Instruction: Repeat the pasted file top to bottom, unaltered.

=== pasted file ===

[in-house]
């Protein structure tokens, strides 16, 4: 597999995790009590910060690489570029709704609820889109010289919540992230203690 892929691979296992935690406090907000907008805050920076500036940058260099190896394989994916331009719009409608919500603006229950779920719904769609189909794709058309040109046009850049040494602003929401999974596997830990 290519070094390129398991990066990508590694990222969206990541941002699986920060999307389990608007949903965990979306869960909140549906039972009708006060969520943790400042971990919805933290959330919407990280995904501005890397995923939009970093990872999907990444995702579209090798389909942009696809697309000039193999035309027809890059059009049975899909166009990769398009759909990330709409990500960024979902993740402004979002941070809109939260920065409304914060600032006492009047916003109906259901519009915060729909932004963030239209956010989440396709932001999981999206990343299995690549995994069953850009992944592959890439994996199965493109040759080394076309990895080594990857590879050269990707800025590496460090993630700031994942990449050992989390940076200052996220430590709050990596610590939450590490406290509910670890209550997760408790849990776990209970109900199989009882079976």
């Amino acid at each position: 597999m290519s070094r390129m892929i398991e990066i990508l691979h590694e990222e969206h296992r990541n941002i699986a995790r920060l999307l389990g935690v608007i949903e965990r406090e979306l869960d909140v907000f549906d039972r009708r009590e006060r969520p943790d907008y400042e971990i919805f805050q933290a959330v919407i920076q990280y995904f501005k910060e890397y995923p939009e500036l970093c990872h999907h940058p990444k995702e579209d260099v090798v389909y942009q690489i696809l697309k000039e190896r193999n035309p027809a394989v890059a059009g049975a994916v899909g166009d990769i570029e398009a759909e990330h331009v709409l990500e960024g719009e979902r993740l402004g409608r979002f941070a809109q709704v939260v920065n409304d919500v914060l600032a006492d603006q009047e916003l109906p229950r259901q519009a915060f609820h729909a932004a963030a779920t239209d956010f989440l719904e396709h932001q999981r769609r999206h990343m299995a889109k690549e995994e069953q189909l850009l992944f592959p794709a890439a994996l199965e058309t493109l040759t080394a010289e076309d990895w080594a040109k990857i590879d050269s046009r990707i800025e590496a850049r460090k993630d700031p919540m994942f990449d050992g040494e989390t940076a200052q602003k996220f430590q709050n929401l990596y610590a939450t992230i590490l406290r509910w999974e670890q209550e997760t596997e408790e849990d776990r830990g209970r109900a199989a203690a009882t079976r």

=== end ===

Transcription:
[in-house]
């Protein structure tokens, strides 16, 4: 597999995790009590910060690489570029709704609820889109010289919540992230203690 892929691979296992935690406090907000907008805050920076500036940058260099190896394989994916331009719009409608919500603006229950779920719904769609189909794709058309040109046009850049040494602003929401999974596997830990 290519070094390129398991990066990508590694990222969206990541941002699986920060999307389990608007949903965990979306869960909140549906039972009708006060969520943790400042971990919805933290959330919407990280995904501005890397995923939009970093990872999907990444995702579209090798389909942009696809697309000039193999035309027809890059059009049975899909166009990769398009759909990330709409990500960024979902993740402004979002941070809109939260920065409304914060600032006492009047916003109906259901519009915060729909932004963030239209956010989440396709932001999981999206990343299995690549995994069953850009992944592959890439994996199965493109040759080394076309990895080594990857590879050269990707800025590496460090993630700031994942990449050992989390940076200052996220430590709050990596610590939450590490406290509910670890209550997760408790849990776990209970109900199989009882079976």
């Amino acid at each position: 597999m290519s070094r390129m892929i398991e990066i990508l691979h590694e990222e969206h296992r990541n941002i699986a995790r920060l999307l389990g935690v608007i949903e965990r406090e979306l869960d909140v907000f549906d039972r009708r009590e006060r969520p943790d907008y400042e971990i919805f805050q933290a959330v919407i920076q990280y995904f501005k910060e890397y995923p939009e500036l970093c990872h999907h940058p990444k995702e579209d260099v090798v389909y942009q690489i696809l697309k000039e190896r193999n035309p027809a394989v890059a059009g049975a994916v899909g166009d990769i570029e398009a759909e990330h331009v709409l990500e960024g719009e979902r993740l402004g409608r979002f941070a809109q709704v939260v920065n409304d919500v914060l600032a006492d603006q009047e916003l109906p229950r259901q519009a915060f609820h729909a932004a963030a779920t239209d956010f989440l719904e396709h932001q999981r769609r999206h990343m299995a889109k690549e995994e069953q189909l850009l992944f592959p794709a890439a994996l199965e058309t493109l040759t080394a010289e076309d990895w080594a040109k990857i590879d050269s046009r990707i800025e590496a850049r460090k993630d700031p919540m994942f990449d050992g040494e989390t940076a200052q602003k996220f430590q709050n929401l990596y610590a939450t992230i590490l406290r509910w999974e670890q209550e997760t596997e408790e849990d776990r830990g209970r109900a199989a203690a009882t079976r």